Monday, September 10, 2007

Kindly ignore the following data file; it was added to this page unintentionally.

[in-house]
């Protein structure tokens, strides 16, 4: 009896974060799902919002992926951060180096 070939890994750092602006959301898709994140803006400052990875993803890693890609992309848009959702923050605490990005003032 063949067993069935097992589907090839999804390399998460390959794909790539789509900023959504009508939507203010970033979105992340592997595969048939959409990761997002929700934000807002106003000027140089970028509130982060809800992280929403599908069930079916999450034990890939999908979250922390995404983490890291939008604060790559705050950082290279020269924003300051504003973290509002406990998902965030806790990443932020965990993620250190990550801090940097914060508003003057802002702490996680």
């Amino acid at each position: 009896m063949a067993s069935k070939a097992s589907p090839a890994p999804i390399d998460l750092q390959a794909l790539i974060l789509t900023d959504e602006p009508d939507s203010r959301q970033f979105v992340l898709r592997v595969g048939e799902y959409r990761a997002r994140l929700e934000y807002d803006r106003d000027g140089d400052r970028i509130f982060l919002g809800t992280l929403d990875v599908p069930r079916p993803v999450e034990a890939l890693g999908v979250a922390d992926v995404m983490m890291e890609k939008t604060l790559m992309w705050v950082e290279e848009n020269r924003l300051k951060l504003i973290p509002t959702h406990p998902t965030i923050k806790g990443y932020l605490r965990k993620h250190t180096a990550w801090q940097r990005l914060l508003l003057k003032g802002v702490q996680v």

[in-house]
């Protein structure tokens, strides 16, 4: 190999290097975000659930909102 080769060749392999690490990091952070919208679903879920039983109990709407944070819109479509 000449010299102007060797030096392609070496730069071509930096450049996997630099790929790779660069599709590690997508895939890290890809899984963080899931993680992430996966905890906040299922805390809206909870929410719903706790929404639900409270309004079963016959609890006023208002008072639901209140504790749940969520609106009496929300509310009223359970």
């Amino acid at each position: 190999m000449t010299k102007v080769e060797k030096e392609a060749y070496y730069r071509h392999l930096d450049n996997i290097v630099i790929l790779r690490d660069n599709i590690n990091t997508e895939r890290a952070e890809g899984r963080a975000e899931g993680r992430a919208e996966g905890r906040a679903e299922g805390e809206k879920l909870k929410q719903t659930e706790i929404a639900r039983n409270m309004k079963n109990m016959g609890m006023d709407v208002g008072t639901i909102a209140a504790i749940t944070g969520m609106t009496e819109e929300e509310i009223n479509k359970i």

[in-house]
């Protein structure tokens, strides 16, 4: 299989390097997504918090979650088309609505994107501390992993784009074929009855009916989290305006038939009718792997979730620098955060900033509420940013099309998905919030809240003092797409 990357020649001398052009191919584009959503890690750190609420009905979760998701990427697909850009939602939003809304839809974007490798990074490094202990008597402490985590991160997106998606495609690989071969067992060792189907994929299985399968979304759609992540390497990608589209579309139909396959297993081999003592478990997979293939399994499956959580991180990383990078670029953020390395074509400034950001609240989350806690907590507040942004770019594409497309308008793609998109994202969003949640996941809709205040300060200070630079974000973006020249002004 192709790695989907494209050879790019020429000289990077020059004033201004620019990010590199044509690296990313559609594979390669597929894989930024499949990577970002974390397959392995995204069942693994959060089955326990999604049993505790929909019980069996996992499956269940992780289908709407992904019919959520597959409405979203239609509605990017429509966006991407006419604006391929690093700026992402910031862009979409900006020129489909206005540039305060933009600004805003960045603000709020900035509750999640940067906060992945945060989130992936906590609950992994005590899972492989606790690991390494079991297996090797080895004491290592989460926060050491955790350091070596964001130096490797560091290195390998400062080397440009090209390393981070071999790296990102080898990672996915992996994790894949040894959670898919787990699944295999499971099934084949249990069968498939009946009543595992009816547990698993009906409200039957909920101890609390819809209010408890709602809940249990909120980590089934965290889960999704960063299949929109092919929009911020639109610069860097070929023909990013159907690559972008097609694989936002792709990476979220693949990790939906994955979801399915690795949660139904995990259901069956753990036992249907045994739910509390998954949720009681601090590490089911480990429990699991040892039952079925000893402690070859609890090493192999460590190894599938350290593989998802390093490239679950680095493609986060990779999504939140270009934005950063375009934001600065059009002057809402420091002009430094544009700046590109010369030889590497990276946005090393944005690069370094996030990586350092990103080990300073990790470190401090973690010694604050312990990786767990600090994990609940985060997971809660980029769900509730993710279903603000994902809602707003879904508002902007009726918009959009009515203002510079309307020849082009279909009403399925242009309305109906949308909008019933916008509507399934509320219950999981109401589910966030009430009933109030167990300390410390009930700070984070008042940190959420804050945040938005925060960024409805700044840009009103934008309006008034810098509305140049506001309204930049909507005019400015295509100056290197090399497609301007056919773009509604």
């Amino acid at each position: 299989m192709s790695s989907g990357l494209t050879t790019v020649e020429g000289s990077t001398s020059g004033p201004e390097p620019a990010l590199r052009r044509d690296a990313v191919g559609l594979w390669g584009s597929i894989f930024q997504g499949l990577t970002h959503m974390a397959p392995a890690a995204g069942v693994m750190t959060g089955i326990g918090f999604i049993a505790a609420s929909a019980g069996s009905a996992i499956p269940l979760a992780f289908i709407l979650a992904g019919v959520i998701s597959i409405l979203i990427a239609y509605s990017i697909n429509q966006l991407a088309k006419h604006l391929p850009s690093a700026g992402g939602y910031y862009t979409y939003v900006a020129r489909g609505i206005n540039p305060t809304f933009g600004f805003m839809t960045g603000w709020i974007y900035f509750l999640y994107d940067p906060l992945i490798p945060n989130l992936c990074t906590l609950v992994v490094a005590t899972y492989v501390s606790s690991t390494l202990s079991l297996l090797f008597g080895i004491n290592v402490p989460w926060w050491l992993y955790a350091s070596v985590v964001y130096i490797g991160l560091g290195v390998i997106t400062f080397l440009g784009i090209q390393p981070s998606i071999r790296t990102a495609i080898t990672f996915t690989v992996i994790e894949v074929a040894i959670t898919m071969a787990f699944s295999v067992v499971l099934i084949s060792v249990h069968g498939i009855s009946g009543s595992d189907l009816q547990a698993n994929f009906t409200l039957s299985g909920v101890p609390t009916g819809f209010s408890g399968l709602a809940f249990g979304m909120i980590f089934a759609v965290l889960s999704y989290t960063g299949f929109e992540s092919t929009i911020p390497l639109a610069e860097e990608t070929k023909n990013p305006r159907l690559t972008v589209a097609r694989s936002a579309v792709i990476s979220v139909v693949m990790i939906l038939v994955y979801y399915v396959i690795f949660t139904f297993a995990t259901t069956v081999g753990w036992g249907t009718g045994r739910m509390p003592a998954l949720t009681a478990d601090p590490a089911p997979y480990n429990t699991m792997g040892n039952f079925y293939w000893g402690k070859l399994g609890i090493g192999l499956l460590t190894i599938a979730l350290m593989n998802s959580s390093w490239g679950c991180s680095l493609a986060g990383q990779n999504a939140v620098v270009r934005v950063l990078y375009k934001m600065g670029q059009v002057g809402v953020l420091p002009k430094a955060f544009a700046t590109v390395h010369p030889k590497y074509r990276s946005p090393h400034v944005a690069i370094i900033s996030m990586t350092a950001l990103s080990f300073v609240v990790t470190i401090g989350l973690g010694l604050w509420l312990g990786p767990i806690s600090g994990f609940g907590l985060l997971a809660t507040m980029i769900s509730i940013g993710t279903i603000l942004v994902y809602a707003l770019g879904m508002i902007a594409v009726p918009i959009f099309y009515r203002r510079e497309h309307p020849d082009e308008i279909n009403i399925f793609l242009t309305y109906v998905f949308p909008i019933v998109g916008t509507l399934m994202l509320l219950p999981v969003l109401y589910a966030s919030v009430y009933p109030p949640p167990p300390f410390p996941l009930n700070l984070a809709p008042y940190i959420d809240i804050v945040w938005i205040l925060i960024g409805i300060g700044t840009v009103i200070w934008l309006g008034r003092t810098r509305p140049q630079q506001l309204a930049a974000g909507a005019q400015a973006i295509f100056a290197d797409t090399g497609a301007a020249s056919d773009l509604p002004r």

In a recent post I spoke of the lowliness of cooks and about our ancestral heritage being slaves and the poor. Today I would like to continue that line of thought but with a focus on one person and what he can teach us who share his profession. His name was Euphrosynos. He was a monk in the ninth century living in an Amorean monastery. His parents were poor and were unable to offer him any sort of education, the fate of many cooks as we have seen. Because Euphrosynos was uneducated when entered the monastery he was regulated to the kitchen, and, so the story goes, he was not well treated. The older, more educated monks treated him poorly and even berated and abused him at times, but through all of this, and in spite of all of this, he continued to cook and eventually found his salvation in the kitchen. Now, don't worry, this isn't a religious education class. What I want to focus on is the existential aspect of the story. We cooks find our "salvation" in the heat of the kitchen. For Paul Tillich, an existential theologian, who by the way did not believe in God, salvation was defined as the fulfillment of the ultimate meaning of existence. Sartre would say we define ourselves, who and what we are, by what we decide and how we act in this life. This is the way I approach my life in the kitchen. It is in the kitchen I find meaning and truth. While cooking is not the ultimate meaning of life, it is the vehicle which allows me to search and at times find what life is about. Like our ancestors, cooks of today are still often looked down upon by those for whom we cook. I'm not referring the superstar chefs who have attained celebrity status, they are a small minority. I'm referring to those of us who cook in anonymity. I can not recount the times I have been made to feel like someones personal servant, or the times, when talking to a table, thinking to myself that these people would not even acknowledge me if I were not the chef. I have always told young cooks to cook for themselves because if they cook for fame or acknowledgment or to keep the boss happy or or or..., they will not find fulfillment. They will not find meaning or, if I may, salvation. When the kitchen is approached existentially there is meaning and truth and beauty to be found. Saint Euphrosynos is the patron saint of cooks because he has been through the same trials and tribulations as all other cooks have and has come out in the end finding that truth, however you may define it, can be found while stirring pots.